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About beccyboo

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    Oblivion State Member
  • Birthday 11/25/1979

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  1. Love the look of this place! Sent from my GT-I9300 using Tapatalk
  2. Thanks for the comments guys. Couple more reports from me soon
  3. Aww i was gonna change my username to Lara
  4. George Barnsley and Sons Ltd. (founded 1836) They were in Cornish Place on the Don and specialised in forge filing and cutting tools for leather workers and shoe makers. One George Barnsley was Master Cutler in 1883.: George Barnsley and Son is listed in the 1837 Sheffield directory as a file manufacture situated on Wheeldon Street, The 1849 listing records a move to Cornhill and the 1852 to Cornesh works Cornesh street they had by this time also increased there product range to include steel files, shoe and butchers knives. They are again listed in 1944 as manufactures of files and blades shoe knives and leather workers tools. In the 1948 listing the business had become George Barnsley and Son Ltd George Barnsley died at his home at No 30 Collegiate Crescent on 30th March 1958, he lived there with his wife Mabel and mother-in-law Elizabeth. He was a partner in the firm which were steel and file manufacturers and the business was converted into a limited company about 10 years before his death. He had a long army career, joining up in 1896 and serving in the Boer war and two world wars. Colonel Barnsley played a leading part in the development of the Army Cadet Force in Sheffield. He Died Aged 83
  5. Thanks for the comment peeps. I feel a whole load better about it now. sorry about the few mistakes tho! Will know next time And Nelly i already know BadBatz is a knob lol
  6. Thanks SK really appreciate it. Iv always been terrified of doing my first report lol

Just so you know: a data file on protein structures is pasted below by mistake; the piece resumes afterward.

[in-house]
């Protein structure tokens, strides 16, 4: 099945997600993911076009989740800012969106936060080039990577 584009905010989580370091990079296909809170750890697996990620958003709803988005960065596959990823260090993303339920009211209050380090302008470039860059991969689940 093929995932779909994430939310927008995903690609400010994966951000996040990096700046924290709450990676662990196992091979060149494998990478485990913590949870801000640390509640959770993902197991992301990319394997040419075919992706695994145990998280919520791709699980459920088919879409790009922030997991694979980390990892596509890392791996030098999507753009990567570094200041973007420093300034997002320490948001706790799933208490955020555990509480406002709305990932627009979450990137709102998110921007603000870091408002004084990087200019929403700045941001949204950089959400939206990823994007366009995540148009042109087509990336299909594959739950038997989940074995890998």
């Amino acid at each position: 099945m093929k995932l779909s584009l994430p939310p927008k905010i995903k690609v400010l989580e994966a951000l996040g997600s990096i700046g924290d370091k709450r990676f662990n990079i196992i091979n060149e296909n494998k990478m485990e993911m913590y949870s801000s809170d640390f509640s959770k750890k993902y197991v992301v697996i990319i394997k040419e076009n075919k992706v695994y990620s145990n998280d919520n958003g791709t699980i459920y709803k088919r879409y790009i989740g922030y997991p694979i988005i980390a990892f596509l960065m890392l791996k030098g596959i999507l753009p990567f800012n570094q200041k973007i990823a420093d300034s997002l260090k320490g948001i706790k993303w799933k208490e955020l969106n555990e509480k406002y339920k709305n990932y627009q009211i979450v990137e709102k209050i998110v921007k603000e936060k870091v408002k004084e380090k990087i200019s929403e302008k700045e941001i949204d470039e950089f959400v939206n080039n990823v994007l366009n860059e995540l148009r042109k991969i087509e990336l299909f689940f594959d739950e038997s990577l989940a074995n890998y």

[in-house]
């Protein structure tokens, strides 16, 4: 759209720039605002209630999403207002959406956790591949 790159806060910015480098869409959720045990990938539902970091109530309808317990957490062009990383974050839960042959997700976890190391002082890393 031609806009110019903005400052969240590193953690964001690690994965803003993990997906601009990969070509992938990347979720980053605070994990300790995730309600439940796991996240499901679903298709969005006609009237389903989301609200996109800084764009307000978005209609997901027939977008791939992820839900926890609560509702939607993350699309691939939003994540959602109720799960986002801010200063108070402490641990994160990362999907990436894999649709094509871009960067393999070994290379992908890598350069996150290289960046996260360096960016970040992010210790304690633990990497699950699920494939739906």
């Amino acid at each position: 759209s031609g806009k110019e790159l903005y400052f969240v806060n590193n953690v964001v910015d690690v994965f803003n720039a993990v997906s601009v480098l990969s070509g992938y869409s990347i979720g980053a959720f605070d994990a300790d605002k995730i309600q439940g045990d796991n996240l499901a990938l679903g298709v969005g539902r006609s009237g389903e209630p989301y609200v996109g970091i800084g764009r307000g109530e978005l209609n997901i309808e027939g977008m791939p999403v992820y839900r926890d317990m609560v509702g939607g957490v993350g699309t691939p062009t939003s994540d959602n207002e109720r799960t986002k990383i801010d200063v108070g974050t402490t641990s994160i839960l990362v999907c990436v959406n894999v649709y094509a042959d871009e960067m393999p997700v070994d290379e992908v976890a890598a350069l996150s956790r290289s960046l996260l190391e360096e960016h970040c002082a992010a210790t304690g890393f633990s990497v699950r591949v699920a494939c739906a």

7. OK this is my first ever report. So here goes nothing... Cookridge Convalescent Hospital was opened in 1869 to provide a place for patients who had been treated at Leeds General Infirmary to continue their recovery. The 10,000 cost of the original building, designed in a Gothic vernacular style, was met by a donation from John Metcalfe Smith, of Beckett's Bank in Leeds. The site was chosen in the then-remote district of Cookridge "where patients could be cheered up among the bracken and pure air", as a contemporary report noted. Patients paid for their own care if they could afford it but there were free places available thanks to donations from benefactors – three weeks convalescence cost around eight shillings a week. People cared for at Cookridge had to conform to a list of rules – not changed until 1934 – including "to be obedient to Matron and to perform all such services in the house and grounds as she may appoint". Over the years the convalescent hospital was gradually extended, and during the First World War the building was requisitioned to care for wounded servicemen, resuming its civilian role after 1919. In 1939 it was again taken over by the Government and briefly housed the Leeds Maternity Hospital. Experiments using radium against cancer started on a small scale in Leeds as early as 1929 but Cookridge did not concentrate on cancer for another 20 years when it was acquired by the Leeds Regional Hospital Board. Officials quickly recommended it should be developed as a regional radiotherapy centre harnessing the latest technology – a plan which required considerable adaptation of the original convalescent hospital plus a number of new buildings which were constructed on the site during the 1950s and 1960s. The relative isolation of Cookridge from population centres was a key factor in its choice – following widespread air raids on Britain during the Second World War, there was concern about future bombing and the potential dangers from the escape of the radioactive materials used in high-dose radiotherapy treatment for cancer. Despite the cramped and increasingly-outdated buildings, it continued to be at the forefront of the development of new technology and pioneering better treatments with improved survival rates. The 20-acre Cookridge site is expected to sell for 13m amid plans to build more than 250 houses on about half the area, which includes three Victorian and Edwardian listed properties. Landscaped areas including Ireland Wood will remain untouched